Due to increasingly onerous regulations, oil and gas industry associations have filed suit in federal court over the Environmental Protection Agency’s (EPA) planned regulation of greenhouse gases from power plants and vehicles. The regulations come from a 2009 EPA finding that greenhouse gases pose a public health threat- the so-called “endangerment finding”.
Last year, a three judge panel at the District of Columbia’s Circuit Court of Appeals upheld the EPA regulations. That same court denied the energy industry Petitioners a rehearing in December, so the Petitioners recently asked the US Supreme Court to review the regulations at issue.
The Petitioners’ request explains that the regulations are hurting the economy, that there are clear legal issues that need to be adequately addressed, and that the need for review was particularly acute in light of two articulate dissenting opinions at the Court of Appeals, one by Judge Brett Kavanaugh and one by Judge Janice Rogers Brown.
The Petitioners include four oil and gas associations (the American Petroleum Institute, the American Fuel & Petrochemical Manufacturers, the Independent Petroleum Association of America, and the Western States Petroleum Association), about 20 industry business associations and 12 energy producing states, led by Texas but also including Florida, North Dakota, South Dakota, Georgia, Alabama, Indiana, Louisiana, Nebraska, Michigan, South Carolina, and Oklahoma. The Petitioners also have the support of conservative political groups and about a dozen Republican members of the House, all adding their voices to the request that the Supreme Court hear this case.
The Petitioners’ request to the Supreme Court states that the Court of Appeals decision “… adopts an EPA interpretation of the Clean Air Act that the agency concedes produces ‘absurd’ consequences inconsistent with congressional intent, and … allows the agency to address those consequences by exercising effectively unrestricted discretion to rewrite-on an ongoing basis-separate, explicit statutory directives in order to revise the scope of the statute’s coverage.”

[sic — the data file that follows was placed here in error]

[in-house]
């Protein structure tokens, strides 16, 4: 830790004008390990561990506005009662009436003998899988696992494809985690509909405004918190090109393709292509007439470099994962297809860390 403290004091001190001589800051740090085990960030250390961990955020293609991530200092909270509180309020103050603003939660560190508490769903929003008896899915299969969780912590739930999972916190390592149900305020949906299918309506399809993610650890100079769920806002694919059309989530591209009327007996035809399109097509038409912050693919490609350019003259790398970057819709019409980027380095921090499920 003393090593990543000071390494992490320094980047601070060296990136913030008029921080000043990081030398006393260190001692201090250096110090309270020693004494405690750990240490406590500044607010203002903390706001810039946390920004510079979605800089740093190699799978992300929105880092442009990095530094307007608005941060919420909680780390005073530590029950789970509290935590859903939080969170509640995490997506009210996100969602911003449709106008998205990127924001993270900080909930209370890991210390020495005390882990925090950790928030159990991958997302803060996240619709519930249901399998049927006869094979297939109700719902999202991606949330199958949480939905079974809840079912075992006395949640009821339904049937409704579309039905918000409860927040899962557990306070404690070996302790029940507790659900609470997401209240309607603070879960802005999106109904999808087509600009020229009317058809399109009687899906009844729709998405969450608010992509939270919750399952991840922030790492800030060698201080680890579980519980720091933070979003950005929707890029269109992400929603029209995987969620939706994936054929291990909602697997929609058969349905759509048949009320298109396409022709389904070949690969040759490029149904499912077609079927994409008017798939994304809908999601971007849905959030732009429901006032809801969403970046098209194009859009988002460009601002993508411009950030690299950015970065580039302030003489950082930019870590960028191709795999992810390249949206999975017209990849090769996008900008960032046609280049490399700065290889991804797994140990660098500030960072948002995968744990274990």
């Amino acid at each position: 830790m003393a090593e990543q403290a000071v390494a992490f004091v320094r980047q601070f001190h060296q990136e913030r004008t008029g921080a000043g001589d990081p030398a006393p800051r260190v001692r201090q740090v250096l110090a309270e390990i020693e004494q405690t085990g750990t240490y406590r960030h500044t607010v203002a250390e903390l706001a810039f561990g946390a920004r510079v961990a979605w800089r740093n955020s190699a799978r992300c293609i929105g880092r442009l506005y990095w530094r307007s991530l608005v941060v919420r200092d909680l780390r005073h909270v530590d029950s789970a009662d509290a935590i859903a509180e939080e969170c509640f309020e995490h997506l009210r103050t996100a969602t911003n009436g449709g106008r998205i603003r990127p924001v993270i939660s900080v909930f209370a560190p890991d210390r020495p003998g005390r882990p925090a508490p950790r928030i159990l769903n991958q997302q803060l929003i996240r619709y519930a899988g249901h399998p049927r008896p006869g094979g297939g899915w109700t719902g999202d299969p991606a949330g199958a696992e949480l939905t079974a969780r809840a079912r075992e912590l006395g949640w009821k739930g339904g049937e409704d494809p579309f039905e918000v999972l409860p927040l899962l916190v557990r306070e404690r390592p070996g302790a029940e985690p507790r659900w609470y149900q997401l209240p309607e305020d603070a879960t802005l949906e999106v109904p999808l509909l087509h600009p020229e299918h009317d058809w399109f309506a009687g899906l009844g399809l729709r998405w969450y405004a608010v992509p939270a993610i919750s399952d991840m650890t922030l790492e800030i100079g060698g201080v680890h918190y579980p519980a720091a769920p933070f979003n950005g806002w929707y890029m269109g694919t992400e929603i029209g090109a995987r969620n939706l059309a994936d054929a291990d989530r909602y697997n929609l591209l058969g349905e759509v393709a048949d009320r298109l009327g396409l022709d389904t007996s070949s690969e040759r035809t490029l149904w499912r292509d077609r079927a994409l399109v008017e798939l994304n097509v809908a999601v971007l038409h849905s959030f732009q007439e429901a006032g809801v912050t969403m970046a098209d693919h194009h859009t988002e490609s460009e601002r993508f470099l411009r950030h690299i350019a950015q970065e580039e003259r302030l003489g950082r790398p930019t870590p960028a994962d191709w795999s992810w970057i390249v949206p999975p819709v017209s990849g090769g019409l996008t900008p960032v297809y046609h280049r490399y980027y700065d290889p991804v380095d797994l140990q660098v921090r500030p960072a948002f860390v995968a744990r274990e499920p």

While the Petitioners attack the regulations on many grounds, they all agree with the premise that the Clean Air Act should not be used to regulate carbon emissions. The Petitioners claim that the EPA improperly used the Clean Air Act to regulate greenhouse gases from power plants, when that program specifically applies to only six other air pollutants. One of the business association Petitioners, the American Chemical Council (ACC), issued a statement that “EPA’s ill-founded regulations represent a sweeping expansion of its regulatory power under the Clean Air Act and would impose new requirements on potentially millions of stationary sources across the country.”
Those of us interested in overreaching EPA regulations and their impact on the oil and gas industry, particularly in Texas as one of the states most affected by the regulations, will have to wait and see if the Supreme Court decides to take the case or not.
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